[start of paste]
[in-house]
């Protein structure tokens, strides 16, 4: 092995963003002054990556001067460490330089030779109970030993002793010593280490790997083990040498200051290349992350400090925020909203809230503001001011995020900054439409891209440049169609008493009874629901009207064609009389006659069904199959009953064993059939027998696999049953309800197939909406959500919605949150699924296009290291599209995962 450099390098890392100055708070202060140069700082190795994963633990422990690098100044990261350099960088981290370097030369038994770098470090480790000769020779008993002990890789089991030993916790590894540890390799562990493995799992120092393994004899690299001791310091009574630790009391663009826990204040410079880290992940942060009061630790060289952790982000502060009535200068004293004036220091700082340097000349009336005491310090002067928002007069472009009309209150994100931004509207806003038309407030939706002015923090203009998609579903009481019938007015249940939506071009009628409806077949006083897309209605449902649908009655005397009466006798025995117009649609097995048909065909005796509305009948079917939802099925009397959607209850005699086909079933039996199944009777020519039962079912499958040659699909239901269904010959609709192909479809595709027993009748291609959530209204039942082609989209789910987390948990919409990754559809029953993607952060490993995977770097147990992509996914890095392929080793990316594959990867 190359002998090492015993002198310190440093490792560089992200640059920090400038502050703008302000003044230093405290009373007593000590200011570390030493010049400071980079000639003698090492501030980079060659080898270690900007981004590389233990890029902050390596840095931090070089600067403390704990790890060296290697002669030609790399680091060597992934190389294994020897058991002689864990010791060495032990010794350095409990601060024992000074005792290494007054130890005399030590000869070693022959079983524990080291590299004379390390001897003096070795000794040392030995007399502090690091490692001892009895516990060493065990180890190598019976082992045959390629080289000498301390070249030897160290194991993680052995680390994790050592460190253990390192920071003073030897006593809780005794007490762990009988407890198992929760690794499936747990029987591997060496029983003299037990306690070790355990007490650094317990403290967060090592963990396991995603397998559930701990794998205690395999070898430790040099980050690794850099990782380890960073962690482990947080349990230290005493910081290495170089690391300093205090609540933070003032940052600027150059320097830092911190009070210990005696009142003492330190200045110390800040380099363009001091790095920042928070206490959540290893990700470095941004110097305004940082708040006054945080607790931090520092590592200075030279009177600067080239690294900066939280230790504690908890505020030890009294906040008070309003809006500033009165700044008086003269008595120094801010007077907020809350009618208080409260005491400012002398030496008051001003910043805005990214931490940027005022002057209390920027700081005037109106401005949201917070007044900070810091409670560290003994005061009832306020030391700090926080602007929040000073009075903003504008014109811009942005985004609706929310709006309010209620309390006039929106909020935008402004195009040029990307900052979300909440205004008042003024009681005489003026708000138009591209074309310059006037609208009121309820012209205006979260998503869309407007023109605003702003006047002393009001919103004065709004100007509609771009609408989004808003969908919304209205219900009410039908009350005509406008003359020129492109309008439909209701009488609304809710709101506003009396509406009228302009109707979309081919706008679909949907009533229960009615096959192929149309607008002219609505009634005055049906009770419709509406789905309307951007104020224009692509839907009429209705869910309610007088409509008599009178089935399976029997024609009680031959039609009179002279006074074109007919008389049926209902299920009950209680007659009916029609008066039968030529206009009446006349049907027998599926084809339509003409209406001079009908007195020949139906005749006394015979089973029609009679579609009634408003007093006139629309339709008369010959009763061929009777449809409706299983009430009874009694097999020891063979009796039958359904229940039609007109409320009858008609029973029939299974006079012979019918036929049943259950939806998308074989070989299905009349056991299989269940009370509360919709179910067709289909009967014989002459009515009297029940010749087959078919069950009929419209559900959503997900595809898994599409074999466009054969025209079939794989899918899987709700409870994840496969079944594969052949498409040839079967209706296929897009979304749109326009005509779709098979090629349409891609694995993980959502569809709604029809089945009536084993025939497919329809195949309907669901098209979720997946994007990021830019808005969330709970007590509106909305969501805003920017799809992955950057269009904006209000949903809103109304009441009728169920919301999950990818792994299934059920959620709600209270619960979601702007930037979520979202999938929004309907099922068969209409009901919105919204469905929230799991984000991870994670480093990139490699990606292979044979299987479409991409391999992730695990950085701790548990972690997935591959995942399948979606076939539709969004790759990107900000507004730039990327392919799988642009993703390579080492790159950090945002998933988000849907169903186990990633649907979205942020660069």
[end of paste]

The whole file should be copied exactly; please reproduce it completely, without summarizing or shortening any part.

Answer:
[in-house]
């Protein structure tokens, strides 16, 4: 092995963003002054990556001067460490330089030779109970030993002793010593280490790997083990040498200051290349992350400090925020909203809230503001001011995020900054439409891209440049169609008493009874629901009207064609009389006659069904199959009953064993059939027998696999049953309800197939909406959500919605949150699924296009290291599209995962 450099390098890392100055708070202060140069700082190795994963633990422990690098100044990261350099960088981290370097030369038994770098470090480790000769020779008993002990890789089991030993916790590894540890390799562990493995799992120092393994004899690299001791310091009574630790009391663009826990204040410079880290992940942060009061630790060289952790982000502060009535200068004293004036220091700082340097000349009336005491310090002067928002007069472009009309209150994100931004509207806003038309407030939706002015923090203009998609579903009481019938007015249940939506071009009628409806077949006083897309209605449902649908009655005397009466006798025995117009649609097995048909065909005796509305009948079917939802099925009397959607209850005699086909079933039996199944009777020519039962079912499958040659699909239901269904010959609709192909479809595709027993009748291609959530209204039942082609989209789910987390948990919409990754559809029953993607952060490993995977770097147990992509996914890095392929080793990316594959990867 190359002998090492015993002198310190440093490792560089992200640059920090400038502050703008302000003044230093405290009373007593000590200011570390030493010049400071980079000639003698090492501030980079060659080898270690900007981004590389233990890029902050390596840095931090070089600067403390704990790890060296290697002669030609790399680091060597992934190389294994020897058991002689864990010791060495032990010794350095409990601060024992000074005792290494007054130890005399030590000869070693022959079983524990080291590299004379390390001897003096070795000794040392030995007399502090690091490692001892009895516990060493065990180890190598019976082992045959390629080289000498301390070249030897160290194991993680052995680390994790050592460190253990390192920071003073030897006593809780005794007490762990009988407890198992929760690794499936747990029987591997060496029983003299037990306690070790355990007490650094317990403290967060090592963990396991995603397998559930701990794998205690395999070898430790040099980050690794850099990782380890960073962690482990947080349990230290005493910081290495170089690391300093205090609540933070003032940052600027150059320097830092911190009070210990005696009142003492330190200045110390800040380099363009001091790095920042928070206490959540290893990700470095941004110097305004940082708040006054945080607790931090520092590592200075030279009177600067080239690294900066939280230790504690908890505020030890009294906040008070309003809006500033009165700044008086003269008595120094801010007077907020809350009618208080409260005491400012002398030496008051001003910043805005990214931490940027005022002057209390920027700081005037109106401005949201917070007044900070810091409670560290003994005061009832306020030391700090926080602007929040000073009075903003504008014109811009942005985004609706929310709006309010209620309390006039929106909020935008402004195009040029990307900052979300909440205004008042003024009681005489003026708000138009591209074309310059006037609208009121309820012209205006979260998503869309407007023109605003702003006047002393009001919103004065709004100007509609771009609408989004808003969908919304209205219900009410039908009350005509406008003359020129492109309008439909209701009488609304809710709101506003009396509406009228302009109707979309081919706008679909949907009533229960009615096959192929149309607008002219609505009634005055049906009770419709509406789905309307951007104020224009692509839907009429209705869910309610007088409509008599009178089935399976029997024609009680031959039609009179002279006074074109007919008389049926209902299920009950209680007659009916029609008066039968030529206009009446006349049907027998599926084809339509003409209406001079009908007195020949139906005749006394015979089973029609009679579609009634408003007093006139629309339709008369010959009763061929009777449809409706299983009430009874009694097999020891063979009796039958359904229940039609007109409320009858008609029973029939299974006079012979019918036929049943259950939806998308074989070989299905009349056991299989269940009370509360919709179910067709289909009967014989002459009515009297029940010749087959078919069950009929419209559900959503997900595809898994599409074999466009054969025209079939794989899918899987709700409870994840496969079944594969052949498409040839079967209706296929897009979304749109326009005509779709098979090629349409891609694995993980959502569809709604029809089945009536084993025939497919329809195949309907669901098209979720997946994007990021830019808005969330709970007590509106909305969501805003920017799809992955950057269009904006209000949903809103109304009441009728169920919301999950990818792994299934059920959620709600209270619960979601702007930037979520979202999938929004309907099922068969209409009901919105919204469905929230799991984000991870994670480093990139490699990606292979044979299987479409991409391999992730695990950085701790548990972690997935591959995942399948979606076939539709969004790759990107900000507004730039990327392919799988642009993703390579080492790159950090945002998933988000849907169903186990990633649907979205942020660069």